Your memory is fine, it is 2 circuits but I'm pretty sure that all happens after the switch. The 12v+ goes from the battery to the switch to the fuse box, where it then splits up on it's way to the each head light. The high/low selector determines if high or low has a completed ground.

 

Go brighter headlight and you are drawing more amperage. Plus I'll be combining both sides on one fuse, since I'm using a new wiring kit. The new wires are much larger, but the switch is the same size so I think its a weak point. Also I'll be running 12v+ through the high/low selector, and ground will be constant at the headlight. But I'm a carpenter, not an electrician let alone an automotive electrical guru, so take it all with a grain of salt (or a salt lick). This all just how I understand it and am hoping someone smarter than me will read this and tell me I'm an idiot (nicely please).

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Headlight_Relay_Diagram.jpg

 

I think that is pretty decent. Very minimal amperage through the combo and high beam selector. 

 

30 is going to be your main power, this is going to be a thick wire (fused) from the battery, split to power both relays, one for high beam one for low beam.

87 is going to be your output power, this is going to also a thick wire going to the positive on the headlight, one relay will be the positive for low beam, the other will be the positive for high beam.

86 should be positive voltage I'm not sure if they just used a generic relay diagram and didn't want to flip it, I've heard some do not care the voltage direction, but I believe most want 86 to be positive. This is going to be power from the headlight switch (so put the positive signal wire to 86 on both relays)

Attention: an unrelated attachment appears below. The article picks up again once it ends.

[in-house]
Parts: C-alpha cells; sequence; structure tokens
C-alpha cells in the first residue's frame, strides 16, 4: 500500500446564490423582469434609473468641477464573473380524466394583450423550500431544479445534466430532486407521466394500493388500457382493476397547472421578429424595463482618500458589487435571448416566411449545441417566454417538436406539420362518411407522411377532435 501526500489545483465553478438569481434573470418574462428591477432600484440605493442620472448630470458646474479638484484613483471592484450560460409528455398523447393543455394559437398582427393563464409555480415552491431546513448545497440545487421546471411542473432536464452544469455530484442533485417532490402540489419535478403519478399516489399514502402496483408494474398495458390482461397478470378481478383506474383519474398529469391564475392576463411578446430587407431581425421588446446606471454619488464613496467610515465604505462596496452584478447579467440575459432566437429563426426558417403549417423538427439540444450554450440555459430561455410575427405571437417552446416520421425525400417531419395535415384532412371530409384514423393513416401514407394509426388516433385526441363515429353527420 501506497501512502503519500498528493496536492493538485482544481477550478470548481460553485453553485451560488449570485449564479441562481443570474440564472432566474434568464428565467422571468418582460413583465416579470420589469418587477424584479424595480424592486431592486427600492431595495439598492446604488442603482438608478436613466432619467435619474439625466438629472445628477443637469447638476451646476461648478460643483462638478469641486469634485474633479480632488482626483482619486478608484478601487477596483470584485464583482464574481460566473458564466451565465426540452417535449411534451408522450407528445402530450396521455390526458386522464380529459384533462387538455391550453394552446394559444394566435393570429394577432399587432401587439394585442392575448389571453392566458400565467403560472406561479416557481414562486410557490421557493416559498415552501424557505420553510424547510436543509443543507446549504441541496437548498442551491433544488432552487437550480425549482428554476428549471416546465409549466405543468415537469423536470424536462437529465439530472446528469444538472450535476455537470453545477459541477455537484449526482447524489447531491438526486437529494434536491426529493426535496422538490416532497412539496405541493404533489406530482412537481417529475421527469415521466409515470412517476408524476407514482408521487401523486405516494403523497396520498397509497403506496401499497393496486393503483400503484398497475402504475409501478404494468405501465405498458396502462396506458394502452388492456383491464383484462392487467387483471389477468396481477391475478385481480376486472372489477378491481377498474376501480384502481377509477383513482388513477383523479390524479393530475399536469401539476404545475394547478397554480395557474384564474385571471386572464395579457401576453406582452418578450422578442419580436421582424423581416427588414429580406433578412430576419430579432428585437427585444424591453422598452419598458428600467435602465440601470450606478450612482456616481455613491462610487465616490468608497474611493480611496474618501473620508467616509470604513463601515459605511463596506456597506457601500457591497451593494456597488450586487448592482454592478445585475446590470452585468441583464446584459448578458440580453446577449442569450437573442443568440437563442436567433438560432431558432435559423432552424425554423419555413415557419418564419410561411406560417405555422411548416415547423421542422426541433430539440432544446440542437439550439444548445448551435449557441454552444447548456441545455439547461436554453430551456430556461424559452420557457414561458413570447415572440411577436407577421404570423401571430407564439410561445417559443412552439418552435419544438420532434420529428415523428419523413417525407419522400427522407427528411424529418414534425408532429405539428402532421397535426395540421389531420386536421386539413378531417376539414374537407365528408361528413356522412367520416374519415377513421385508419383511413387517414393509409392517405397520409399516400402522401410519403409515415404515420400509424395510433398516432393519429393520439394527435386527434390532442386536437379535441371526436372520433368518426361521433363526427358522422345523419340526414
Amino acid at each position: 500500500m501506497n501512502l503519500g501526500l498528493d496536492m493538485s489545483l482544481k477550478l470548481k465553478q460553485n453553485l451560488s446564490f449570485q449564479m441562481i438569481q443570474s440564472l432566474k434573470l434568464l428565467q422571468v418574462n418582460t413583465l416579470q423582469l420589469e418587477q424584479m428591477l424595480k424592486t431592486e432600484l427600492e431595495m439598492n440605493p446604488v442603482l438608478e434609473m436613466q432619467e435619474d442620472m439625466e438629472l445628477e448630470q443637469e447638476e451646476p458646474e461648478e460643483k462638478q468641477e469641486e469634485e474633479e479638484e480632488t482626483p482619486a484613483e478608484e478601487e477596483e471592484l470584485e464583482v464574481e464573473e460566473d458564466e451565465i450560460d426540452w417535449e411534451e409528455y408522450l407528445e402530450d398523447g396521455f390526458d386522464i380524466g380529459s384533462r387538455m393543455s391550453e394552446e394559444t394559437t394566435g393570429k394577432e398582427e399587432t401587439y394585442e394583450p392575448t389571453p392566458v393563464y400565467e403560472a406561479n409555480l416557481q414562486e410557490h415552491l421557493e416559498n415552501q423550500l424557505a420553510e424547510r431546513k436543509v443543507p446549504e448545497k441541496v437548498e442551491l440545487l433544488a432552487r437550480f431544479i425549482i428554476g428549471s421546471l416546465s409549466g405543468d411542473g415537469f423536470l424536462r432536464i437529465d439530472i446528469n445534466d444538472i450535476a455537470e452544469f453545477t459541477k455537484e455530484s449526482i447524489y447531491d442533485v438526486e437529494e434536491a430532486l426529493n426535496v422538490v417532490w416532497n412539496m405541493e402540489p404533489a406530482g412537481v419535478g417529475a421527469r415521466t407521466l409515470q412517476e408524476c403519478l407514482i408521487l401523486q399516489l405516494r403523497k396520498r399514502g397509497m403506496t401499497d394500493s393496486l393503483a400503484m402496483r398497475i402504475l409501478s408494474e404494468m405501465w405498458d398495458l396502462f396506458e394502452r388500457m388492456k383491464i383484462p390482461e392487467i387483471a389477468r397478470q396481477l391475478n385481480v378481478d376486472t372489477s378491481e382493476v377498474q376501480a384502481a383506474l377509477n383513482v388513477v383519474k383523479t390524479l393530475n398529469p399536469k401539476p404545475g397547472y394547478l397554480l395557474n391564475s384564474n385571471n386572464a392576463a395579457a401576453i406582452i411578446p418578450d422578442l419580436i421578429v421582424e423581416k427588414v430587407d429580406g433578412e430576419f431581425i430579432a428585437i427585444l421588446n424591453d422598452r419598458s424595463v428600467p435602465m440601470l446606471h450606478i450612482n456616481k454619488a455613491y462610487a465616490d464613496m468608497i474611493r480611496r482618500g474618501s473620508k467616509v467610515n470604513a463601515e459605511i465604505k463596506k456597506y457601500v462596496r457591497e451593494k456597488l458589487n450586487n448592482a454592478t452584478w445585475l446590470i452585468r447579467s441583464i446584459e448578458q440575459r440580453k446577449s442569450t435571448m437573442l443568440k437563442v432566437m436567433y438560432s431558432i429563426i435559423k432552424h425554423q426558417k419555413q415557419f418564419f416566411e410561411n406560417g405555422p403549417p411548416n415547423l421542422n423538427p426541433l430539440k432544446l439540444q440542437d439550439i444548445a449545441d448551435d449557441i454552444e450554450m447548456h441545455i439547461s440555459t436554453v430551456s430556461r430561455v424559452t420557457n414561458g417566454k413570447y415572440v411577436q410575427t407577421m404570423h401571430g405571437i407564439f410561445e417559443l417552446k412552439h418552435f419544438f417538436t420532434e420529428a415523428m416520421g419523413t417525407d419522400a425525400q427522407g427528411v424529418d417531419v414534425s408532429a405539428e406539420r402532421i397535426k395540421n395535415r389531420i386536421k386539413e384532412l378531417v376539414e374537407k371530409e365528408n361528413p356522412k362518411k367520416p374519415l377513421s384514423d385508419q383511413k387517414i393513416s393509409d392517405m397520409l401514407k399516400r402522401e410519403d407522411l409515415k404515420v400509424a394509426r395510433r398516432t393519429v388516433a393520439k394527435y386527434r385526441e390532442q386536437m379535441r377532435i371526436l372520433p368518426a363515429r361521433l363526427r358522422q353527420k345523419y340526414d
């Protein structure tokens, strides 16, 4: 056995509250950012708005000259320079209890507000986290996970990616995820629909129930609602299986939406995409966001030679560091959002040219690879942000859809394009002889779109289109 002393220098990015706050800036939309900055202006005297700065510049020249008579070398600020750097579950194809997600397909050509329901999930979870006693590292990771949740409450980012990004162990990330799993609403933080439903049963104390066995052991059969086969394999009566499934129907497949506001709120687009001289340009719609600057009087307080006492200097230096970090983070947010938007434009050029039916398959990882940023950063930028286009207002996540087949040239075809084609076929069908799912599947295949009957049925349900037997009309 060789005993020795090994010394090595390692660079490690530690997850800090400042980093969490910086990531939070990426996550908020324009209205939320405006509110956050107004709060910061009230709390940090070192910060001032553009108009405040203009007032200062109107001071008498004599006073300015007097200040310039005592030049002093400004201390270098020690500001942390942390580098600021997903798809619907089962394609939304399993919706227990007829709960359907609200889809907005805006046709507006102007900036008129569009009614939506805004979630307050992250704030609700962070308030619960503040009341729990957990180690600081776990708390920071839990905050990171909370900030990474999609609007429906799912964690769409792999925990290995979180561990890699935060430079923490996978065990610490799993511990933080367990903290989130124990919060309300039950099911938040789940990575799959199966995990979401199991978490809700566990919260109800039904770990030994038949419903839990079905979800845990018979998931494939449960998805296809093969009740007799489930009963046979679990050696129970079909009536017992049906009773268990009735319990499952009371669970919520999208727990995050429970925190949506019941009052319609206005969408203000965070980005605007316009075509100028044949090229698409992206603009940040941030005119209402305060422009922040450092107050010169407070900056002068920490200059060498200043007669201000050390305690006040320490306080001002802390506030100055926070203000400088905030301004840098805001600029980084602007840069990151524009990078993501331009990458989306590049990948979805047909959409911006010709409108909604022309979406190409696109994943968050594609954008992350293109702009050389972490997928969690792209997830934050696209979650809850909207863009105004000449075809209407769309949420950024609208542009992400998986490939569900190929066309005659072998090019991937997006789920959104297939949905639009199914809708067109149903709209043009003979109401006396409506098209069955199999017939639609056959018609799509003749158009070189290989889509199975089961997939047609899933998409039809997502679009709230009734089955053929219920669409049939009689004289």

85 is going to be the ground for the coil one would go to the ground signal for the low beam and one should go to the ground signal for the high beam.

 

The stalk for the blinker should be a ground selector as people have said. So when the headlights are turned on by twisting the combo switch that sends power to 86 (the combo switch is powered through the big wire going to the steering column). The blinker stalk should grounding the low beams normally which would actuate the low beam relay sending power from terminal 30 through 87 and completing the circuit for the low beam which is always grounded near the headlight. Pulling the blinker stalk should terminate the low beam ground for the coil and actuate the high beam ground which would complete the high beam relay coil circuit sending power from pin 30 through to pin 87 of the high beam assembly. 

 

If you wanted both the low and high beams on with the high beam (usually not on a stockish setup, modern cars with separate bulbs do keep both on, or cars with LED headlights will kick on additional lights), you could run a wire from the 85 of the high beam to the 85 of the low beam, but you would have to employ a diode to make sure the circuit would only be completed when high beam was on.